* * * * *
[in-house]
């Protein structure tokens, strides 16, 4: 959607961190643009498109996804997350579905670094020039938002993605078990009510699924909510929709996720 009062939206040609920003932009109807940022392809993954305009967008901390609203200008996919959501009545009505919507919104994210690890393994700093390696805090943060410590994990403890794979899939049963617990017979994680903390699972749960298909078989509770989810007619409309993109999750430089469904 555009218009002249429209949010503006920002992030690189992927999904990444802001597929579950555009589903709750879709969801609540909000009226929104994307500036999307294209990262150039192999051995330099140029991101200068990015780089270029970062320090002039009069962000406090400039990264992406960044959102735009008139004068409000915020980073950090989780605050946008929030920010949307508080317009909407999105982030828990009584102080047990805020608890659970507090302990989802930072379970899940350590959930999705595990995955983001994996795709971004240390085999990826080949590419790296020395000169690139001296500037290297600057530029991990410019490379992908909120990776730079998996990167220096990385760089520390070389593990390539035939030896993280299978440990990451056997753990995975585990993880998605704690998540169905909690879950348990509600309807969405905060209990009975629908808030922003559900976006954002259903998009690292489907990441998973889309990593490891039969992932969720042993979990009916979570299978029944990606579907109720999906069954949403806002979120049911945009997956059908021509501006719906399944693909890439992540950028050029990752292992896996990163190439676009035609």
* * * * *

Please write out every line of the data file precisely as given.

[in-house]
């Protein structure tokens, strides 16, 4: 959607961190643009498109996804997350579905670094020039938002993605078990009510699924909510929709996720 009062939206040609920003932009109807940022392809993954305009967008901390609203200008996919959501009545009505919507919104994210690890393994700093390696805090943060410590994990403890794979899939049963617990017979994680903390699972749960298909078989509770989810007619409309993109999750430089469904 555009218009002249429209949010503006920002992030690189992927999904990444802001597929579950555009589903709750879709969801609540909000009226929104994307500036999307294209990262150039192999051995330099140029991101200068990015780089270029970062320090002039009069962000406090400039990264992406960044959102735009008139004068409000915020980073950090989780605050946008929030920010949307508080317009909407999105982030828990009584102080047990805020608890659970507090302990989802930072379970899940350590959930999705595990995955983001994996795709971004240390085999990826080949590419790296020395000169690139001296500037290297600057530029991990410019490379992908909120990776730079998996990167220096990385760089520390070389593990390539035939030896993280299978440990990451056997753990995975585990993880998605704690998540169905909690879950348990509600309807969405905060209990009975629908808030922003559900976006954002259903998009690292489907990441998973889309990593490891039969992932969720042993979990009916979570299978029944990606579907109720999906069954949403806002979120049911945009997956059908021509501006719906399944693909890439992540950028050029990752292992896996990163190439676009035609």